We are pleased to present a guest post from Eli Wolkenfeld, a former Little in our mentoring program and former JBBBSLA Scholarship recipient who graduated from Yeshiva University in June. This summer, Eli participated in a once-in-a-lifetime trip to Israel with Taglit Birthright. Although the trip was free, there are expenses associated with the travel that were generously covered by the Mogerman Birthright Scholarship. The Mogerman Birthright Scholarship, generously funded by longtime JBBBSLA Big Dennis Mogerman, is a $500 award open to current or former JBBBSLA Littles taking a Birthright trip. Each applicant must submit an application which is reviewed and approved by Dennis.
Eli shares a beautiful recap of his birthright trip as well as several photos that capture the beauty of Israel and the spirit of community on the trip.
For the last 23 years I have done just about everything I wanted to do. I have attended a multitude of schools, played sports, and made numerous friends. All of these things are common in a human’s life as time goes on. Part of my identity is also my religion. Although I have been to Jewish school for most of my life, I have never been on an organized trip to Israel, like the majority of my friends. Going to Israel was something I needed to experience before I started my journey in the working world. Luckily for me, I got to experience Israel with a group of individuals just like me.
Going into the trip I was very excited, but also very nervous. I was happy to finally be able to go to Israel and even happier when I heard I was accepted for the Mogerman Birthright Scholarship. Although the trip was free, there were still various expenses that were inevitable. With this scholarship money, I was able to experience Israel, without having to worry too much about how much it would cost me. Furthermore, the trip was everything I expected it to be and more. I had an unbelievable time and was not expecting everybody to be so friendly. Fortunately, I experienced this trip with a couple of friends that I have known since middle school. This really enhanced my experience because I got to travel with some of my good friends. Furthermore, from the moment we arrived at the airport, everyone on the trip became friends instantaneously.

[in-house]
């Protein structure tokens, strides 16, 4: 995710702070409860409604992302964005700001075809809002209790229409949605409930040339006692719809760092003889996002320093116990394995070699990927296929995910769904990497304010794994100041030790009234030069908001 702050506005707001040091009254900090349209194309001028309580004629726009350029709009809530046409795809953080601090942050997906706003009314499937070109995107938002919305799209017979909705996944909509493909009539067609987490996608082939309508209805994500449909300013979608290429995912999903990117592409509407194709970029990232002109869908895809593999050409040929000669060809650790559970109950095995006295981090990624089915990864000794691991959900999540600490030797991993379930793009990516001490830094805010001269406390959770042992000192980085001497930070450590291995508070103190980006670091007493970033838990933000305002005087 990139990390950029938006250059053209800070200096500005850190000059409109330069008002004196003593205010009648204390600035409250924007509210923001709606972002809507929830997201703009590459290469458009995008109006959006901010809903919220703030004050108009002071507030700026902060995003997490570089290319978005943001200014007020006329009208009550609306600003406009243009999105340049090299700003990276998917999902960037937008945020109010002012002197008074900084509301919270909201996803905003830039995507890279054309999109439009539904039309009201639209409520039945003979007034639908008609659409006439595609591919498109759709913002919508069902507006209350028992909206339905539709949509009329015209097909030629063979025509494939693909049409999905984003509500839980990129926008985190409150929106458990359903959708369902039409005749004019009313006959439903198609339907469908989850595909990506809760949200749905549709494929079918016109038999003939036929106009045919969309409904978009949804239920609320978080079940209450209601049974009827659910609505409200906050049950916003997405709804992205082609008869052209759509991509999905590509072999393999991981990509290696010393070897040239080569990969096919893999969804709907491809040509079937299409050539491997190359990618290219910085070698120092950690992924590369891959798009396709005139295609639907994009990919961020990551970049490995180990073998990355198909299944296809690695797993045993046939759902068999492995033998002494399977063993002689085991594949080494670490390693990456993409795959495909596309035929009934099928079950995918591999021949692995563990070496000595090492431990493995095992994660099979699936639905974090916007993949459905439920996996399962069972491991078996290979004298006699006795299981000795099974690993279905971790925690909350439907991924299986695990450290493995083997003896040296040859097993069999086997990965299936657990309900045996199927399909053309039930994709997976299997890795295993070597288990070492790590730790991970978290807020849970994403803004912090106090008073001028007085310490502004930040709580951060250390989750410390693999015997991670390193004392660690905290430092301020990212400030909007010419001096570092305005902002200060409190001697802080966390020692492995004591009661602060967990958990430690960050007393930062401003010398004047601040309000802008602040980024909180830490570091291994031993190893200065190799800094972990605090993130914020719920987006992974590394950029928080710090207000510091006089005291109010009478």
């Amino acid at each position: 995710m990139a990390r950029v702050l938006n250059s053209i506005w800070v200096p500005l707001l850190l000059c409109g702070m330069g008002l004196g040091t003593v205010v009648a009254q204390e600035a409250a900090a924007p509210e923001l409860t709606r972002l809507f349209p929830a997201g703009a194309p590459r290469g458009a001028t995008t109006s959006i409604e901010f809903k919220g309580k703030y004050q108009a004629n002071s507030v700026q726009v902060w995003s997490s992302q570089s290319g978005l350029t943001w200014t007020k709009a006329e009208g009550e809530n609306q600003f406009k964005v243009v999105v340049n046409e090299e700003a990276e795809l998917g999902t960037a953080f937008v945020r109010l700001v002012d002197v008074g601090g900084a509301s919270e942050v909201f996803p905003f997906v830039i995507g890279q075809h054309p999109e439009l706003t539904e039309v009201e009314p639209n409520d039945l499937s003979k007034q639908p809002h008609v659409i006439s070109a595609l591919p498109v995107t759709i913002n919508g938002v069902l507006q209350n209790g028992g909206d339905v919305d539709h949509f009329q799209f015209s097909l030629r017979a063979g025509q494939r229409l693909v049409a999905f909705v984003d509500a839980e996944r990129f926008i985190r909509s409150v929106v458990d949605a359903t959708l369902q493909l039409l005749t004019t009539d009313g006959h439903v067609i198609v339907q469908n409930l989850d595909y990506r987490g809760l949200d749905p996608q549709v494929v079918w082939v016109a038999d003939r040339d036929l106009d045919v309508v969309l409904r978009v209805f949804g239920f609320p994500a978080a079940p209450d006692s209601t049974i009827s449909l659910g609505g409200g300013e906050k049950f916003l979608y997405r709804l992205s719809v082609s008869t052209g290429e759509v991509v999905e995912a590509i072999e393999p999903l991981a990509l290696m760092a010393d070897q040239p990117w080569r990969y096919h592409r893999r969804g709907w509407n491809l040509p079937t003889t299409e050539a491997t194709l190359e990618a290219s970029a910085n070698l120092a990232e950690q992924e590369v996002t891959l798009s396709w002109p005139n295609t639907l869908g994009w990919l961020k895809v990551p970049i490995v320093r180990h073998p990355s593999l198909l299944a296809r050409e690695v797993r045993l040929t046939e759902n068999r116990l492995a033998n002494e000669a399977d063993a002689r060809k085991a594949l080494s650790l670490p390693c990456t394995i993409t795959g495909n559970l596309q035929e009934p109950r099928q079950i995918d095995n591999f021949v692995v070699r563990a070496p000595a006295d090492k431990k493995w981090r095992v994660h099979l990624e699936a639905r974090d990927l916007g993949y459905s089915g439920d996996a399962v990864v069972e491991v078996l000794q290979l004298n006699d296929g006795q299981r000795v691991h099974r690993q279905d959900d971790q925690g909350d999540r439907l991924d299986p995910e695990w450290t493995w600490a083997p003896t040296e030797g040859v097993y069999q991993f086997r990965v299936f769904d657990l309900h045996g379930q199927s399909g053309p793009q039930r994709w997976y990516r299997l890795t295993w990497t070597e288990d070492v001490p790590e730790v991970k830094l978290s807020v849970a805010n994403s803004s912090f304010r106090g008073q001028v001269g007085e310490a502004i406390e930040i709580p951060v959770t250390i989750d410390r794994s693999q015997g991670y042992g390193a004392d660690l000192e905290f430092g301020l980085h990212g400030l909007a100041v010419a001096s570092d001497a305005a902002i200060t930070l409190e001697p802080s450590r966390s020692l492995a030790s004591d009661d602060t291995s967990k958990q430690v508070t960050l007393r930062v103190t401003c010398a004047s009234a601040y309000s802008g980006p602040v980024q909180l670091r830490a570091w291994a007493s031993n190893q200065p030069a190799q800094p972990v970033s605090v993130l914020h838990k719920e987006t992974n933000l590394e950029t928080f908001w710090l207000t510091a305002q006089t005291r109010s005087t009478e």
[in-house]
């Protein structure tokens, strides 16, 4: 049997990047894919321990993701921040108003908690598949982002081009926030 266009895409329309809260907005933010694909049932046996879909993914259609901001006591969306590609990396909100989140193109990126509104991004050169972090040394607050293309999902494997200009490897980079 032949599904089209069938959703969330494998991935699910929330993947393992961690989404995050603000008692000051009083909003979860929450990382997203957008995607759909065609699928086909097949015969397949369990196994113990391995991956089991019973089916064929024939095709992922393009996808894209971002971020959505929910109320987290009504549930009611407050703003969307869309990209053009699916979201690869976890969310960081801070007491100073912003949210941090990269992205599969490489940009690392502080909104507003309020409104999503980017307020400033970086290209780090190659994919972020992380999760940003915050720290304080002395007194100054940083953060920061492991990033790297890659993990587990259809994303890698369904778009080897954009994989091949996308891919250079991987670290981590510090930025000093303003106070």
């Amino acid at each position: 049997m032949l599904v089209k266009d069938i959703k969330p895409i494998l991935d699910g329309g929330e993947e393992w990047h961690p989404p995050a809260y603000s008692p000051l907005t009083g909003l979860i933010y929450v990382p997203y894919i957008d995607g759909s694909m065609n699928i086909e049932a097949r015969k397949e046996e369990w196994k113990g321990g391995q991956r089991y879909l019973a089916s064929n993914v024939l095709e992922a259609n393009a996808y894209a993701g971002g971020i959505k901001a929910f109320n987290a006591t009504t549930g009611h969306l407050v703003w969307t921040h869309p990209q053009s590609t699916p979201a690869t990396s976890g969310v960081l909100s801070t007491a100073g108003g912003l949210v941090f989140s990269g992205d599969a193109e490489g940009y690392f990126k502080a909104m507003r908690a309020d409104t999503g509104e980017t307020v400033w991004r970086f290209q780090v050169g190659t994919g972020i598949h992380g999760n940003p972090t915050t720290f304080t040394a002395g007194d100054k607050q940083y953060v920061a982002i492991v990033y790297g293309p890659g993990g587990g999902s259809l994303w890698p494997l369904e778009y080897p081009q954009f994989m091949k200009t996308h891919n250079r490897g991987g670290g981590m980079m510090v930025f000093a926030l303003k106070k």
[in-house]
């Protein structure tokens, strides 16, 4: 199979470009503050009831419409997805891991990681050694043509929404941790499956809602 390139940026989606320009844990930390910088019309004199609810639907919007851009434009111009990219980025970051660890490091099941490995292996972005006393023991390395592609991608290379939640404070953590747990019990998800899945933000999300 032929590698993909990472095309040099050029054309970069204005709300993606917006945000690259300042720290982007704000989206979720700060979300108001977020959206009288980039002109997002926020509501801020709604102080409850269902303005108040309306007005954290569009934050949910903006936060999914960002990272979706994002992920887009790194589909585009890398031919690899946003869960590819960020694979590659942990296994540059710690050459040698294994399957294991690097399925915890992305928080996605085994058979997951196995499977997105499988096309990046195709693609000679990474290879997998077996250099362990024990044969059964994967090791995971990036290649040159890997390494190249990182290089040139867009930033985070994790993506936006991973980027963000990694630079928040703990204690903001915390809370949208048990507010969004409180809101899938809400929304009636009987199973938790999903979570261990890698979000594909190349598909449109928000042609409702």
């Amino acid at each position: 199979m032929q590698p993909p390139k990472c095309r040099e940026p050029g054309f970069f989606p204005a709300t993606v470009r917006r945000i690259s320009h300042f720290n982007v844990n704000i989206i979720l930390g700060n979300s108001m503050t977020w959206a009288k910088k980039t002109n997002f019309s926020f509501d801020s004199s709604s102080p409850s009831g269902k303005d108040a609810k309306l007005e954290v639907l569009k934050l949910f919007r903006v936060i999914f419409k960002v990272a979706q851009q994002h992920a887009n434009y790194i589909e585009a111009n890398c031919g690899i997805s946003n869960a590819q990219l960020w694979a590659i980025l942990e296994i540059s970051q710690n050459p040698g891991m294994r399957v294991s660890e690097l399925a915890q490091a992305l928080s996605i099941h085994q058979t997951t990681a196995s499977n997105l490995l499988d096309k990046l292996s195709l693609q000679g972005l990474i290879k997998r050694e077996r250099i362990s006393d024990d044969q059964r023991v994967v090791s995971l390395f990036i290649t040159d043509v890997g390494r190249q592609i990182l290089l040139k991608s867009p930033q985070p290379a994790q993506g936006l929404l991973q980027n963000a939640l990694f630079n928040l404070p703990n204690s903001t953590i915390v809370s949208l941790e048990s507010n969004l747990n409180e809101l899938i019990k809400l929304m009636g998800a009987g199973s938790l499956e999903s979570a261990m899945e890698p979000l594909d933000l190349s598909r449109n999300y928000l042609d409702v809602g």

Although everyone was somewhat shy at first, some fun ice breakers really opened everyone up. In addition, when we met the three Israeli soldiers, there was another instant connection. It was like we had been friends our whole life and by the end of the trip, everyone felt like family.
Although I wish we did some more active activities, I am still happy with what we did. Usually, trips do not spend so much time in one area. Because we arrived on a Thursday, we spent five days in Jerusalem. At first, I was skeptical about this, as I wanted to explore as much as possible, but the with the historical significance Jerusalem has, it was a really special place to be. I really enjoyed going to the Kotel because all different areas of Judaism are present there. There were extremely religious Jews wearing their special garments and then there were people like me who was wearing shorts. My friends and I felt it was special to be at the Kotel, that we did some exploring on our own on Shabbat and walked there to pray. Also in Jerusalem, we visited their “shuk,” which is similar to a Farmer’s Market in the United States. There were all types of boutique stores selling food, snacks, clothes, and even drinks. However, during the night everything turned into bars for their local nightlife.